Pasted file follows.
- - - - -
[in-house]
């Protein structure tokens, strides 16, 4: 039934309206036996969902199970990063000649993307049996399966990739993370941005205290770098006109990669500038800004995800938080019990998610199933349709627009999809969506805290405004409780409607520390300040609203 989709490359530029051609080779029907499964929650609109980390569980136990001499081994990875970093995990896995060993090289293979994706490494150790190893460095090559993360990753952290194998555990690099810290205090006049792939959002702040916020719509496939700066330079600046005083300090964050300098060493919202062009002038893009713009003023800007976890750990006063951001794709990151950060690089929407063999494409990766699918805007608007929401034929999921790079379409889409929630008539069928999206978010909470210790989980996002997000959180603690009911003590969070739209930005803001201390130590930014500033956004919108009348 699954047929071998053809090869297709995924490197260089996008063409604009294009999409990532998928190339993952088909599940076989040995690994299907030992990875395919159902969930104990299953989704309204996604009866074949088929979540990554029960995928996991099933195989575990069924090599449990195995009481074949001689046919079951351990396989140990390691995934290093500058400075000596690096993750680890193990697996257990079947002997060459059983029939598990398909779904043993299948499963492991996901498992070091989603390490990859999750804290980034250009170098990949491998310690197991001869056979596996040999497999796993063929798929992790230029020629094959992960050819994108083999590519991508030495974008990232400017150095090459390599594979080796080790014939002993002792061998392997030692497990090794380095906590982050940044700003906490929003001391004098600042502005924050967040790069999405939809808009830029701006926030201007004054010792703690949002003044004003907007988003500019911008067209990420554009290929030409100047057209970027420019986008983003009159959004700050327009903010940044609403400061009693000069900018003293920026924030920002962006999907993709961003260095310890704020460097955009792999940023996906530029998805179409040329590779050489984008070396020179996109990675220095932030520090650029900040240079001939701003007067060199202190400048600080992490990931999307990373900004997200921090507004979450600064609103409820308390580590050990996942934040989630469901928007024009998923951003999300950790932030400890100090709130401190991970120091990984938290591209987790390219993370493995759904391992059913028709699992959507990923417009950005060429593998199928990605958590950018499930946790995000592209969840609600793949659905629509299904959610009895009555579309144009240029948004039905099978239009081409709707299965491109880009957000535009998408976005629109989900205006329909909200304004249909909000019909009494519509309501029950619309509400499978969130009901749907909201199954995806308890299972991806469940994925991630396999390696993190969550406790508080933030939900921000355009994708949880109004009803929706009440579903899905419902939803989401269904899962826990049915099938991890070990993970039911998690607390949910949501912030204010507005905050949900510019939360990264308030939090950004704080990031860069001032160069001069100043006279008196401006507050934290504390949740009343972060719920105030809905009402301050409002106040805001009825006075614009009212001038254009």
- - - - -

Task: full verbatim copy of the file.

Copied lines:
[in-house]
């Protein structure tokens, strides 16, 4: 039934309206036996969902199970990063000649993307049996399966990739993370941005205290770098006109990669500038800004995800938080019990998610199933349709627009999809969506805290405004409780409607520390300040609203 989709490359530029051609080779029907499964929650609109980390569980136990001499081994990875970093995990896995060993090289293979994706490494150790190893460095090559993360990753952290194998555990690099810290205090006049792939959002702040916020719509496939700066330079600046005083300090964050300098060493919202062009002038893009713009003023800007976890750990006063951001794709990151950060690089929407063999494409990766699918805007608007929401034929999921790079379409889409929630008539069928999206978010909470210790989980996002997000959180603690009911003590969070739209930005803001201390130590930014500033956004919108009348 699954047929071998053809090869297709995924490197260089996008063409604009294009999409990532998928190339993952088909599940076989040995690994299907030992990875395919159902969930104990299953989704309204996604009866074949088929979540990554029960995928996991099933195989575990069924090599449990195995009481074949001689046919079951351990396989140990390691995934290093500058400075000596690096993750680890193990697996257990079947002997060459059983029939598990398909779904043993299948499963492991996901498992070091989603390490990859999750804290980034250009170098990949491998310690197991001869056979596996040999497999796993063929798929992790230029020629094959992960050819994108083999590519991508030495974008990232400017150095090459390599594979080796080790014939002993002792061998392997030692497990090794380095906590982050940044700003906490929003001391004098600042502005924050967040790069999405939809808009830029701006926030201007004054010792703690949002003044004003907007988003500019911008067209990420554009290929030409100047057209970027420019986008983003009159959004700050327009903010940044609403400061009693000069900018003293920026924030920002962006999907993709961003260095310890704020460097955009792999940023996906530029998805179409040329590779050489984008070396020179996109990675220095932030520090650029900040240079001939701003007067060199202190400048600080992490990931999307990373900004997200921090507004979450600064609103409820308390580590050990996942934040989630469901928007024009998923951003999300950790932030400890100090709130401190991970120091990984938290591209987790390219993370493995759904391992059913028709699992959507990923417009950005060429593998199928990605958590950018499930946790995000592209969840609600793949659905629509299904959610009895009555579309144009240029948004039905099978239009081409709707299965491109880009957000535009998408976005629109989900205006329909909200304004249909909000019909009494519509309501029950619309509400499978969130009901749907909201199954995806308890299972991806469940994925991630396999390696993190969550406790508080933030939900921000355009994708949880109004009803929706009440579903899905419902939803989401269904899962826990049915099938991890070990993970039911998690607390949910949501912030204010507005905050949900510019939360990264308030939090950004704080990031860069001032160069001069100043006279008196401006507050934290504390949740009343972060719920105030809905009402301050409002106040805001009825006075614009009212001038254009």